Teaching students to enjoy literature is a great practice. It can foster a love of books or allow their imaginations to run wild. For everyday purposes though, students must learn to dissect a text. This ability will be something they will utilize in adulthood. Think about contracts, legal documents, and employment applications that students will someday encounter. In order to make informed decisions, students must be able to read these documents and understand what they are placing their signature on. This exact example is what I preach to my students. You may not like reading, but it is a critical skill to have in adulthood. I ask students how they would feel if they were to rent a house for an assumed amount, only to find out that the lease states XYZ charges will also be applicable. If they did not read it and clarify those statements, the burden will be theirs to carry.
Reading can evoke many different feelings in people. For some, it is a delight. For others, a horror. Teaching reading skills is a requirement in any education system. There is research available that will support most of the ways we teach these skills. How do we instill in students a passion for reading though? I believe it starts at a young age before students become disillusioned over standardized testing. Some of my fondest memories of school involve the school library and teachers that took the opportunity to engage us in reading for the simple joy of it. I know of some local schools that are taking the last fifteen minutes of school to “Drop Everything And Read (D.E.A.R.).” I support this fully. The students are only asked to maintain a reading log. No other expectations. I know some people would want to encourage formative or summative assessments to prove that students are truly engaged in the reading. I would ask that you envision fifteen minutes at your own job where you were only asked to read something of your choosing during that time. Would that not be a refresher? Here are some ideas on how to encourage students to be passionate about reading:
There are a variety of ways to teach literacy skills. You may have tried every one of them or stuck to a proven method. There is no certain way to teach literacy. Students benefit from our varied teaching styles since we are individuals just like them. For my classroom, I love using novels to teach literacy. I am a self-confessed bookworm, so being able to teach using a novel is a delightful addition to my teaching. There are so many ways that you can incorporate literacy and differentiation into teaching novels. You just have to use your imagination!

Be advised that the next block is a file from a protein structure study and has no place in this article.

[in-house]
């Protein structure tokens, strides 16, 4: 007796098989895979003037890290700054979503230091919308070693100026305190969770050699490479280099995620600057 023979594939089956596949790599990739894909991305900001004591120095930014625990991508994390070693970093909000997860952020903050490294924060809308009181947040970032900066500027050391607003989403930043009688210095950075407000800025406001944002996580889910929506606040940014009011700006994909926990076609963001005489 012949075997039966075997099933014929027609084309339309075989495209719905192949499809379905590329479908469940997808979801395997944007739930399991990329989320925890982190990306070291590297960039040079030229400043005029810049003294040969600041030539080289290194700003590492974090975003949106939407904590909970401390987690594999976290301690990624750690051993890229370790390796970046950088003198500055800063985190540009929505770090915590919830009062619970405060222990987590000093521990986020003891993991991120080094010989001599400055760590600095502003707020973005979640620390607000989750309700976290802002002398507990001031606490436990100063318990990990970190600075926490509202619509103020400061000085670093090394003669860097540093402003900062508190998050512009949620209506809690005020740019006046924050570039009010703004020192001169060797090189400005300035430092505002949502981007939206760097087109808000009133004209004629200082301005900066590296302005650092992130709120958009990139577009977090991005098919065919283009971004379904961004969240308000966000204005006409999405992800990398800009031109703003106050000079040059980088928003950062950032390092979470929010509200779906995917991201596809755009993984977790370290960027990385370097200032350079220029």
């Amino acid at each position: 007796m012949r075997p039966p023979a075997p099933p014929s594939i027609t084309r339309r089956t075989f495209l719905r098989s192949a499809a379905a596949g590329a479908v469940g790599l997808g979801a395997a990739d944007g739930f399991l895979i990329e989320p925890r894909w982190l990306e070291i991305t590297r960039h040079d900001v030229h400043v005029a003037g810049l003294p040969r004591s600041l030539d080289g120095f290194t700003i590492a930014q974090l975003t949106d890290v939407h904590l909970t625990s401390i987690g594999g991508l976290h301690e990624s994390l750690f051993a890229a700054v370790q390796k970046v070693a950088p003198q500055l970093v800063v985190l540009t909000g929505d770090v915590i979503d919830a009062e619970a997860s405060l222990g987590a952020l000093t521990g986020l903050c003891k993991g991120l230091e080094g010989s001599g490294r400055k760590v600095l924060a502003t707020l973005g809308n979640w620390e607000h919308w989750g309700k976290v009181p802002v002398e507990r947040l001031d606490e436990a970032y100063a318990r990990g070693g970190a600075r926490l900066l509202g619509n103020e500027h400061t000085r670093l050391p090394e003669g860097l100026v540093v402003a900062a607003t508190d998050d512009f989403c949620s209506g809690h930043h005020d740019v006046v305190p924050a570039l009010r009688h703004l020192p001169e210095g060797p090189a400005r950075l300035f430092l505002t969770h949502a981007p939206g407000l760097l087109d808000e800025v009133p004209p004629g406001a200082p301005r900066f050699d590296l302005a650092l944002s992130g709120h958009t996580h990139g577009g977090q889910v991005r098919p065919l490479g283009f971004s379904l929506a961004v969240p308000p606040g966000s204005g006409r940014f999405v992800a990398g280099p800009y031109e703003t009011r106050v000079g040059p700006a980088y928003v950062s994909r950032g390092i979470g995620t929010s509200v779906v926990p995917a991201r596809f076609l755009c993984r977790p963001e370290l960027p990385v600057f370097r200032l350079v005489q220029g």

Part of a teacher’s responsibilities are assessing student learning. This can occur before instruction, during instruction, and as the finale to instruction. Formative assessment focuses on the DURING instruction part. Formative assessment allows you to determine a student’s understanding of content and adjust as needed. If their understanding is on point, you may continue with current plans or even give higher level critical thinking activities. If some students are struggling, this is an opportunity to determine their weak areas and address it NOW rather than having to reteach. For me, formative assessments focus on choice and learning style. Summative assessments (the finale!) tend to be similar to standardized testing. Some students will always experience test anxiety and it may not always be a correct reflection of their ability or knowledge. For this reason, formative assessments should vary. It should take into account a student’s strengths and interest. Examples of formative assessments are:
Differentiation is a one word description for a method to reach every student and provide them with access to the curriculum that fits their learning style and their interests. There are four areas that differentiation can occur: product, process, content, and environment.To me, environment is the most important. It is an essential part of effective classroom management and provides the foundation to every other area that can be differentiated. Plus, it can easily adapted to every classroom with no need for specialized technology or huge effort on your part. I have definitely embraced a differentiated environment in my own classroom by using the following guidelines:
Differentiation is a one word description for a method to reach every student and provide them with access to the curriculum that fits their learning style and their interests. There are four areas that differentiation can occur: product, process, content, and environment. Differentiating content does not mean veering from the state standards or laws required to teach by law. You stick to what you are required to teach, but your presentation of the material may vary. It is the “how” of your teaching. No two teachers will teach exactly the same and ideas on how to differentiate content can very well come from within your own building. Content differentiation can be any of the following: